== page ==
Linux is a lot of things to different people now, but at its core it is an operating system that is separate from Windows or MacOS. It is kind of the third alternative for desktop computers. However, it has never had popularity for desktops and perhaps it never will.
Linux is named after its original author, Linus Torvalds. When he was a student, Linus started writing it as a pet project, and offered the source code to the world via the Internet. Others contributed, and over a long course of time, it snowballed into something big. So big that companies like IBM and Sun stopped making their own operating systems and they sell their servers with Linux on them instead. So big that when Google wanted to create a new operating system for phones, they used Linux to create Android.
These accomplishments were not simply a matter of choosing which was technically superior, but something else. Linux succeeded because of community. Those contributors and that sharing of source code were the keys to success. Linux was an “Open Source” operating system. The system and its source code are free, but not in the public domain. They are licensed under the GNU Public License (GPL), which is a license that says you don’t have to pay but you must share. Read more about the GPL at the Free Software Foundation.
Free and Open Source Software (sometimes called FOSS) is a movement in the technology industry over the past twenty years. The collaborative approach to building software is a way to harness the power of every programmer in the world on a single project. Some of the most successful examples we have seen are Linux, the Apache webserver, MySQL, PHP, WordPress, and OpenOffice.org.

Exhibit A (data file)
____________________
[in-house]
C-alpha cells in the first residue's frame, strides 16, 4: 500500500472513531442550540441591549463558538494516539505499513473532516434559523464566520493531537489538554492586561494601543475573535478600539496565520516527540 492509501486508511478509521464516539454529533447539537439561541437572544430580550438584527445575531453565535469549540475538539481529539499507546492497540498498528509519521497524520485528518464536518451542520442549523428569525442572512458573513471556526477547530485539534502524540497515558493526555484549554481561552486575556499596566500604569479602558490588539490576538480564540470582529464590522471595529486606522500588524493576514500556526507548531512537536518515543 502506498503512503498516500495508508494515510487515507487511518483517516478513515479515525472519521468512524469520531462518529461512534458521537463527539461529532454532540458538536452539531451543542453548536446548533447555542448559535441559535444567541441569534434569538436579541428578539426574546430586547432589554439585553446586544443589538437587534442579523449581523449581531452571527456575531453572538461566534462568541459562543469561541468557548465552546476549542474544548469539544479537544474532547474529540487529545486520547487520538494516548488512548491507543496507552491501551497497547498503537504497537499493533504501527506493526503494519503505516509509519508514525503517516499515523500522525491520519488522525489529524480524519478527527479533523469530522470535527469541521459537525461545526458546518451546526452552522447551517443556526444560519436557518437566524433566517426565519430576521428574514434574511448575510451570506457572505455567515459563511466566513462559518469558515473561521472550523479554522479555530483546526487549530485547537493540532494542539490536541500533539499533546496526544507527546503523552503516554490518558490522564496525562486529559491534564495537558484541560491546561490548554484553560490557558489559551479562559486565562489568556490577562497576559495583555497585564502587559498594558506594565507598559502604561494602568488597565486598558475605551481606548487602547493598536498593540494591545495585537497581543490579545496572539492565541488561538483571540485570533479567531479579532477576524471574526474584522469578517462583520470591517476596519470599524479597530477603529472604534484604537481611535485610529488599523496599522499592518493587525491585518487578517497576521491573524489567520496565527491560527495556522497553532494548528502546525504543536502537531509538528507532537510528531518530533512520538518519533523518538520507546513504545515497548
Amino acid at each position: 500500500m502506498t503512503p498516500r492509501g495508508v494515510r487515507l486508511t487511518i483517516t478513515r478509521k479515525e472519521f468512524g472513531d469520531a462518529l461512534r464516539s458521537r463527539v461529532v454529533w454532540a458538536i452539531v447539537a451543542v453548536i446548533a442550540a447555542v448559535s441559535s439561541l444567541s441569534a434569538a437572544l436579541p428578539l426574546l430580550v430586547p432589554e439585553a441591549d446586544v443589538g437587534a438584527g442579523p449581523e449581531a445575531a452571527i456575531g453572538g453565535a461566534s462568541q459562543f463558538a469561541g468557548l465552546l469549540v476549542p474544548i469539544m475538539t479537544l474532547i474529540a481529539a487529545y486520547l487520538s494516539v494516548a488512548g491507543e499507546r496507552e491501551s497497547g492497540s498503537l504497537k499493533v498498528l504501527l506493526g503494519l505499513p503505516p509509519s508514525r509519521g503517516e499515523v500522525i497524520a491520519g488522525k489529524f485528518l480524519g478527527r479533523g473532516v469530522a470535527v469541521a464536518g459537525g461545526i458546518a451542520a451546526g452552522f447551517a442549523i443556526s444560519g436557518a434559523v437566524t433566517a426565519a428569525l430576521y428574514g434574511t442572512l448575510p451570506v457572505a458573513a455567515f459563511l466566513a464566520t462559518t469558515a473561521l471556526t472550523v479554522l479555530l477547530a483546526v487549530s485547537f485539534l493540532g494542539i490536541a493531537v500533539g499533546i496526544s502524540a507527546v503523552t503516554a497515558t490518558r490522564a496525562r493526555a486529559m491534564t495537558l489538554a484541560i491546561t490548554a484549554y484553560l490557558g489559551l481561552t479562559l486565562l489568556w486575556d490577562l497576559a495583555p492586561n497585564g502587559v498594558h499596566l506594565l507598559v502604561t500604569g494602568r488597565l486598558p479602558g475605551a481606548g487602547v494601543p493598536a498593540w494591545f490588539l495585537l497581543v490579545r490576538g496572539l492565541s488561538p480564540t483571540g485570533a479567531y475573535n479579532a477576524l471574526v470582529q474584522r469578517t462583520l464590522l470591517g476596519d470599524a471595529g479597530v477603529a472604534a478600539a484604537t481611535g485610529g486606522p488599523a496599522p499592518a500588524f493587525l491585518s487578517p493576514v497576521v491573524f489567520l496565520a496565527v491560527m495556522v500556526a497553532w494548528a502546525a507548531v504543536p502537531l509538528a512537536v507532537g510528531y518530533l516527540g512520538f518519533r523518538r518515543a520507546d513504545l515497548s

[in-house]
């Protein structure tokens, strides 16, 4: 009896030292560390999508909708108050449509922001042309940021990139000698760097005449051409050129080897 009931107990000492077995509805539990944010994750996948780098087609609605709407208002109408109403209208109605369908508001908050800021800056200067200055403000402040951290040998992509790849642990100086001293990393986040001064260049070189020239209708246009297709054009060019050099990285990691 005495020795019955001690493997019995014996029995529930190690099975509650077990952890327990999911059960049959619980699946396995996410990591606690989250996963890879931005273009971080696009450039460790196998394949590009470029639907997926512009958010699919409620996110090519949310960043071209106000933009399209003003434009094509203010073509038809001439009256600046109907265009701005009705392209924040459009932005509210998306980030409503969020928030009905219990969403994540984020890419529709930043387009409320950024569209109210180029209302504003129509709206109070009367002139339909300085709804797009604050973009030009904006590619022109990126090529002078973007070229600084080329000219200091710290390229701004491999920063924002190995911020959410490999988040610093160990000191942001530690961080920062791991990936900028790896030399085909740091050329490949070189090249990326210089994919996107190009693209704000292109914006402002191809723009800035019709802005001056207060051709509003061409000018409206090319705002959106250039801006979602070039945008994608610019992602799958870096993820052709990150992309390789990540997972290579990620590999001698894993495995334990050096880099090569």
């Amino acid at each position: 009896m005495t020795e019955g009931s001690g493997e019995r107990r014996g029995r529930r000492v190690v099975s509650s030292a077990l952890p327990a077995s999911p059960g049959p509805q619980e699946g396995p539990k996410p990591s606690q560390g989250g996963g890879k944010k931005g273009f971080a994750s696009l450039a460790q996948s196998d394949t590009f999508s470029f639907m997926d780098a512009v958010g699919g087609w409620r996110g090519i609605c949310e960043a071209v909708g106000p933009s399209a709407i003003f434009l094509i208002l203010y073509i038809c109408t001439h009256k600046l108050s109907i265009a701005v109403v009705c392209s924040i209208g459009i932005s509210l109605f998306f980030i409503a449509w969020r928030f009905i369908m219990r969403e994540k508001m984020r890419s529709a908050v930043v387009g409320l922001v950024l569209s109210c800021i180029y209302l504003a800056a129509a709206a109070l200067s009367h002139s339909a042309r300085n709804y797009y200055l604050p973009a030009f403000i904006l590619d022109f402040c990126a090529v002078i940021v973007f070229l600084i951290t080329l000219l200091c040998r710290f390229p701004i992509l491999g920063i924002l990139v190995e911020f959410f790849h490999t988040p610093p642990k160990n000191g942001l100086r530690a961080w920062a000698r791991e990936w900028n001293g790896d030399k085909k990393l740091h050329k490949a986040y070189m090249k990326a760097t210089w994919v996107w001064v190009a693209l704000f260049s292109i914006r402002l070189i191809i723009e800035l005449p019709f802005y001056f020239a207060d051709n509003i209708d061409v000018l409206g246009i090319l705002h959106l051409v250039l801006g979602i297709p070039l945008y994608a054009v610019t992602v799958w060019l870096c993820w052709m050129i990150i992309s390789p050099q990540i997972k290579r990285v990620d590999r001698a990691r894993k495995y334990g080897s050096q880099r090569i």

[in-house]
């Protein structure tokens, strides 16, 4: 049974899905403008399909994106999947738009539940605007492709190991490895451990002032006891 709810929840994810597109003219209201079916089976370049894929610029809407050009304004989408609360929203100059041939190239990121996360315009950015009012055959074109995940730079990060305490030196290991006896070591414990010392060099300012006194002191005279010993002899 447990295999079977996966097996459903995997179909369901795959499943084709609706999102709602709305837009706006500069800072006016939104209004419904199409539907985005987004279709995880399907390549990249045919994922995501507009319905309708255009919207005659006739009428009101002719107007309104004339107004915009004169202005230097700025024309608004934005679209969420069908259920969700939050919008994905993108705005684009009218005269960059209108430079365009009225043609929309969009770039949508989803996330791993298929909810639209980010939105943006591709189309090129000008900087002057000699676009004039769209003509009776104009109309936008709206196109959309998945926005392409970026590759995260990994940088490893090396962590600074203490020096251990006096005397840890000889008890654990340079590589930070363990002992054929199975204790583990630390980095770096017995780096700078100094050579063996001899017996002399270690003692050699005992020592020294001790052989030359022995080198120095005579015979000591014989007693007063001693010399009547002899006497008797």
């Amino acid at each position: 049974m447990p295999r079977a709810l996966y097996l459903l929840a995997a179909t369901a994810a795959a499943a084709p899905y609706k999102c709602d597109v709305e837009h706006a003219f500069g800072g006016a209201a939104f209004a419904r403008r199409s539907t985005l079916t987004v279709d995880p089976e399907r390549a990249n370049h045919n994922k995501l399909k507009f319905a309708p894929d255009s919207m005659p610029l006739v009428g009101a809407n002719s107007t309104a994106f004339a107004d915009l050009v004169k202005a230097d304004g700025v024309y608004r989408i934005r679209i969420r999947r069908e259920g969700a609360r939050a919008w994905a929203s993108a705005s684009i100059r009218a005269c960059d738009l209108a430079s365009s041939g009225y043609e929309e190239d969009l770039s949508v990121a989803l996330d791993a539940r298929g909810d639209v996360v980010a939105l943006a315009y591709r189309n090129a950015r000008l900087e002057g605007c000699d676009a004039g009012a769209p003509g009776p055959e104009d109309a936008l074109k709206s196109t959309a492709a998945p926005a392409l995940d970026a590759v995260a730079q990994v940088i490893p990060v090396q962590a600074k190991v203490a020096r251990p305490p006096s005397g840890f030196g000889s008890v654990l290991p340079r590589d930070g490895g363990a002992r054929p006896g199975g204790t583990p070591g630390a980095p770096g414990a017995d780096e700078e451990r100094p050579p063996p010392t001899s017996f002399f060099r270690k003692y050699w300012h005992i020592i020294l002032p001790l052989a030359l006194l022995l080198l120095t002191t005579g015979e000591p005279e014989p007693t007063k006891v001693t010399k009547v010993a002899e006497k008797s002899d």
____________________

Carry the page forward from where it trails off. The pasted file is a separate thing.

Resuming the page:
The collaborative nature of these projects has the effect of “keeping programmers honest.” It has been widely speculated that Microsoft, Cisco, and others have “back doors” in their systems that allow the US government to access any of these systems. The claims have been denied, but with private systems, it is not really possible to independently verify. Open Source technologies do not have back doors because everyone can look inside and check.
When vulnerabilities are found in open source software, they are widely publicized and fixed quickly. They can be fixed quickly because anyone who has the skills can do it. You don’t need to ask “the company” to do it for you. While at first it might seem risky to make the code public, the effect is actually the opposite of what you expect. It becomes more secure. This has been proven over time.
Open Source drives innovation.
Many private companies have benefited from using ideas implemented in open source projects and creating new software. Open Source drives innovation.
The best way to improve what we have is to collaborate. There are few projects outside of software that truly allow for worldwide collaboration.
Open Source software has levelled the playing field for businesses and for private individuals. The idea of sharing these powerful tools and allowing anyone to join the team of developers has given opportunities to people who would not otherwise have them.
Access to low cost or free software because of Open Source is one of the hallmarks of the 21st century.